The final conversation was the most frustrating—and infuriating, of all.  Last month we took in two pregnant cats.  They would live in our foster homes, deliver, nurse and wean their kittens, then be returned to where the came from once they were both spayed.  The kittens would remain with us until adopted. This weekend, the woman we took one of the pregnant cats from, came into the store and announced she did not want it back.  This is an adult cat who is not very social and will most likely be hard to adopt.  Not a foster cat we would take on without serious consideration.

More than one person had explained our program to this woman (I was one of them) so there is no chance she misunderstood what was expected of her.  We agreed to do our part and now she is refusing to do hers.  I called her a liar to her face, which is—by any measure—not the best approach, but in my head I called her far worse.  Damn near every day, a member of Purrfect Cat Rescue goes out on limb for someone needing help, but our ability to do so is reliant upon the members of the community who do the same for us.  This woman is not a member of the “community,” just a member of the public; and I suspect she does not understand the difference.

Thanks to all who do understand the difference and make our work possible.  Your reward for sticking with us is the photos below.

Kitten Season

Spring this year has brought us a lot of odd weather: rain; days as hot as midsummer; nights as cold as winter; and more rain.  Spring also brought us kittens, and in a way we do not usually get them—still within their mothers.   When we sell our low-cost vouchers to the public,  they often tell us that the cat might be pregnant.  Depending on how far into the pregnancy she is, a spay can still be safely performed. After a certain point, though, it becomes more complicated, and potentially dangerous.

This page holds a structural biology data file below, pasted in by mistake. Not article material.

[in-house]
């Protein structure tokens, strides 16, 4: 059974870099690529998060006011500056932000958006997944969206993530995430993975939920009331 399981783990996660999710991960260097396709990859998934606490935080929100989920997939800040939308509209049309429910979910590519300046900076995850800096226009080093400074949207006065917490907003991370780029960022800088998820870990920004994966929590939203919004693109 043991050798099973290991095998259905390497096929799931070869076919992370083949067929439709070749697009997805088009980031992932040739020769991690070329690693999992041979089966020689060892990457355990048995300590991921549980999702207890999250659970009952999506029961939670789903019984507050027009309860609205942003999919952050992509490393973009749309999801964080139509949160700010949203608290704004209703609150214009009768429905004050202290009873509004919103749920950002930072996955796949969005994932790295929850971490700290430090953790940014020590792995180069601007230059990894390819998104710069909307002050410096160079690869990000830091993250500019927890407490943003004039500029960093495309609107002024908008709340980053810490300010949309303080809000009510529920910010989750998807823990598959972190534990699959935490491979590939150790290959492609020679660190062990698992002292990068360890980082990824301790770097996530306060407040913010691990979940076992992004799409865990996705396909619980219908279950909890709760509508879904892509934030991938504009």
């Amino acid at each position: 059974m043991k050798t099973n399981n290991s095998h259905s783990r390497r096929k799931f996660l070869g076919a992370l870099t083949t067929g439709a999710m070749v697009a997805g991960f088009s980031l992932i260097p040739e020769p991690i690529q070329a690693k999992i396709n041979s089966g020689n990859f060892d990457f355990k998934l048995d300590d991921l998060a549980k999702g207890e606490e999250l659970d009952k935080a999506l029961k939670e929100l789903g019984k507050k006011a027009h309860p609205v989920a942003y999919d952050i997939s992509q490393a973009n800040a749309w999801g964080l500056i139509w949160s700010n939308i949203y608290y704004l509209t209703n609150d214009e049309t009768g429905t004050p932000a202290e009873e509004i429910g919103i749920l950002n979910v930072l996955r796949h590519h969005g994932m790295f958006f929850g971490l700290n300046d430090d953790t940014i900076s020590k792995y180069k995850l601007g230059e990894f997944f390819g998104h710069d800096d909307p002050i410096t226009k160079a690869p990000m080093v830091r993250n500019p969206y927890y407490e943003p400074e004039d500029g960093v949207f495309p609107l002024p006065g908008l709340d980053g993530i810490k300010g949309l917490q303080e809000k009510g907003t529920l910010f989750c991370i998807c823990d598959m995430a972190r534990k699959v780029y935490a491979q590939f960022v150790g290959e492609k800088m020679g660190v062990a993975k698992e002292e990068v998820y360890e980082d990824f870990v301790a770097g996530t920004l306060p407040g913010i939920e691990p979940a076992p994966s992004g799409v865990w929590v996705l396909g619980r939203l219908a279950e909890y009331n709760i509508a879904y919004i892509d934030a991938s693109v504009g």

Two cats came to us at that very point in their gestation so we made the choice to not have a spay/abort performed.  Instead, we placed them temporarily in the homes of two Purrfect Cat officers. There they can have their kittens, nurse and ween them, and eventually, the kittens as well as one mother will be up for adoption. The remaining mother cat will be returned to the family who found her once she is spayed.

Given that there are never enough homes (foster or forever) for all the kittens needing our help, enabling the birth of any is not our usual protocol, but it seemed the right choice in this particular case.  We hope to share these kittens’ journey from birth to adoption with the public, turning a debatable move on our part into an opportunity to educate.


Both sets of kittens were born this week. Over the next two months, we will update you with pictures, stories, and hopefully some useful information, too.  By late May or early June, these kittens will be ready for adoption.  By then, “kitten season” will be in full swing so we would welcome new foster homes.  If you know of anyone interested in opening their homes to adoptable cats and kittens, let us know, either through our facebook page or at


Maddie’s Pet Adoption Days

It is once again that time of year—the one weekend when hundreds of shelters and rescues across the country get paid for every animal they adopt.  Maddie’s Fund® is the organization responsible for it and most of the people who have read this blog in past are already familiar with Maddie and the foundation she inspired.   For those not familiar, you can read my original thoughts on the subject here.

Our Maddie’s Adoption Days event will be held at our store at Newpark Mall this Saturday May 31 and Sunday June 1.  We’ll be there from 10 a.m. until 4 p.m.



With kitten season around the corner, we want to give a little extra attention to some of teen-aged cats. Today we feature Orbit who just celebrated her first birthday.  She is a sweet little thing that likes to be pet and cuddled a bit, but there is still plenty of kitten enthusiasm in her, along with a bit of dog— Orbit loves to play fetch.   She’s particular about which toys she plays with; but when she finds one she likes, she not only chases it, she retrieves it.

Come to Newpark Mall this weekend to visit with Orbit and hear more from her foster caregiver.

Orbit I

Orbit II